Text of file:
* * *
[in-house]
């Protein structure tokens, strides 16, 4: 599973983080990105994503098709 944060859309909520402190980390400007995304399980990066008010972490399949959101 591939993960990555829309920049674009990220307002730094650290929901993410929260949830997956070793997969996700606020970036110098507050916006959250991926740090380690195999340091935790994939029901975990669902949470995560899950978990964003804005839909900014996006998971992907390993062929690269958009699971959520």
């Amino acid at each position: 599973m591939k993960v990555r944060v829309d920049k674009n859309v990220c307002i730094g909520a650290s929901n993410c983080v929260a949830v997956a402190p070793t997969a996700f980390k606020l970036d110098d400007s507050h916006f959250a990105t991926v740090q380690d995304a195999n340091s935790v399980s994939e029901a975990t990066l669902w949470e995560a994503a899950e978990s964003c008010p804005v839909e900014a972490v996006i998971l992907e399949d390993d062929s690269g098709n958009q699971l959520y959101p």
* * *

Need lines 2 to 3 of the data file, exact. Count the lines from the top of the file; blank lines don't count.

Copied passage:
């Protein structure tokens, strides 16, 4: 599973983080990105994503098709 944060859309909520402190980390400007995304399980990066008010972490399949959101 591939993960990555829309920049674009990220307002730094650290929901993410929260949830997956070793997969996700606020970036110098507050916006959250991926740090380690195999340091935790994939029901975990669902949470995560899950978990964003804005839909900014996006998971992907390993062929690269958009699971959520």
């Amino acid at each position: 599973m591939k993960v990555r944060v829309d920049k674009n859309v990220c307002i730094g909520a650290s929901n993410c983080v929260a949830v997956a402190p070793t997969a996700f980390k606020l970036d110098d400007s507050h916006f959250a990105t991926v740090q380690d995304a195999n340091s935790v399980s994939e029901a975990t990066l669902w949470e995560a994503a899950e978990s964003c008010p804005v839909e900014a972490v996006i998971l992907e399949d390993d062929s690269g098709n958009q699971l959520y959101p």